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Avoid playing certain notes on the fretboard?

Discussion in 'Basses [BG]' started by badboy1984, Feb 29, 2008.

  1. badboy1984


    Mar 27, 2007
    United Kingdom
    I never really felt that bother, but i really bother about dead notes now on the fretboard. I get great sound from my bass and i love the EQ setting i set but is the notes on the G string starting from 4-6 sound really really bad. Sound too muddy and unclear.

    Do you guys just avoid playing those notes?
  2. Steve


    Aug 10, 2001
    Nope. I avoid playing those basses.
  3. alexit


    Feb 21, 2006
    That's an issue present on almost every fender and some others with similar headstocks. The Fat Finger headstock weight is supposed to help. Or you can just ignore it, many people don't find themselves playing half or whole notes up there anyway.
  4. sedan_dad

    sedan_dad Supporting Member

    Feb 5, 2006
    I just don't dwell on bad notes.
    I'm not there long anyways.
    Nobody ever notices.
  5. Craithius


    Oct 19, 2007
    Or you could just play the octave lower
  6. Fuzzbass

    Fuzzbass P5 with overdrive Gold Supporting Member


    Some dead spots are worse than others. Most basses have mild ones. You don't necessarily have to avoid a dead spot completely, you just have to avoid them when playing notes that require a lot of sustain.
  7. Loudthud


    Dec 25, 2007
    Dallas Texas
    I decided to build an amp that sounded the way I wanted it to sound no matter what anybody else though. Whenever I got close, I started noticing the dead spot on my G&L L1000. I tried all kinds of different strings, it wouldn't go away. I started looking for any bass that didn't have the dead spot. I got a Ric that had two dead spots. One in the usual place and one on the D string about the 10th-12th fret. Curious, it's the same notes! And the Ric has two truss rods.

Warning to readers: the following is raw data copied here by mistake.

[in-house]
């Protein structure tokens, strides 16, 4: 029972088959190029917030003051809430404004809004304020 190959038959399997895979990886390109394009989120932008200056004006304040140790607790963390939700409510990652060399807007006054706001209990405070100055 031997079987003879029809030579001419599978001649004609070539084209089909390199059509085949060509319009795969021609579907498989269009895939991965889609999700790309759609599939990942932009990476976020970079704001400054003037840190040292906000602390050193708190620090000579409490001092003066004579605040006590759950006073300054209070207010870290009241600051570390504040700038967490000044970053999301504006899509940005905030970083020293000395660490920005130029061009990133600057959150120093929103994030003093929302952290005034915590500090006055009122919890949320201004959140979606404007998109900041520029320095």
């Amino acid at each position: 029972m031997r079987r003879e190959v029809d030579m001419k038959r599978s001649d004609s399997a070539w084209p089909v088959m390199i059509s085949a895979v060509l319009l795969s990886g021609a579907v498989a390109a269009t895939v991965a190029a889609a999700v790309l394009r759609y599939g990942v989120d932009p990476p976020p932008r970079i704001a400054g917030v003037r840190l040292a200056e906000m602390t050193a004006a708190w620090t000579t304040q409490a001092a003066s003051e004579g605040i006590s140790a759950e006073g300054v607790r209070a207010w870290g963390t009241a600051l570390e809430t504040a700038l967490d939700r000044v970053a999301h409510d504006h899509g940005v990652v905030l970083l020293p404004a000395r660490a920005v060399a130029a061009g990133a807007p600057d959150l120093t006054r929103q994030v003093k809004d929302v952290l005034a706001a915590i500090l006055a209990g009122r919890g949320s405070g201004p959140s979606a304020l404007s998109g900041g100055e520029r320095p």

Got a bunch of G&L's and Precisions, they all have it. Got one of those hollow bodied Precisions, it does it. Got a MusicMan Sting Ray, it does it. Tried a Jazz bass, it did it bad. Routed a cavity in a precision copy to move the DG pickup closer to the neck, still does it. Tried a Sting Signature, it does it.

    Got a Modulus bass with 35 inch scale graphite neck, no dead spot. Got a Kawai bass with neck thru construction, sort of an Alembic knock off. It comes and goes depending on truss rod adjustment. Got a Peavey bass with graphite neck, no dead spot. Have a (short scale) vintage Guild Starfire and a reissue, no dead spot. Got a Rogue VB100 and a Hofner Club, no dead spot. In fact, never found a short scale bass that did have a dead spot. Picked up a vintage Les Paul bass... too heavy, never changed the strings. Never tried one of those Precision Lites with a 32 inch scale.

    Looking at the output of my amp with an oscilloscope you can clearly see that the fundamental frequency just dies away when notes in the dead spot are played leaving a tone one octave higher, right in the middle of the midrange notch in my EQ. So those notes are really weak. Players that have a strong midrange tone don't suffer near as badly.

    I read once that Leo Fender noticed the dead spot when the first version on the Precision bass was in production. He hired a consultant to solve the problem. The result is the headstock you see today. The Bad Finger moves the spot slightly but does not remove it.

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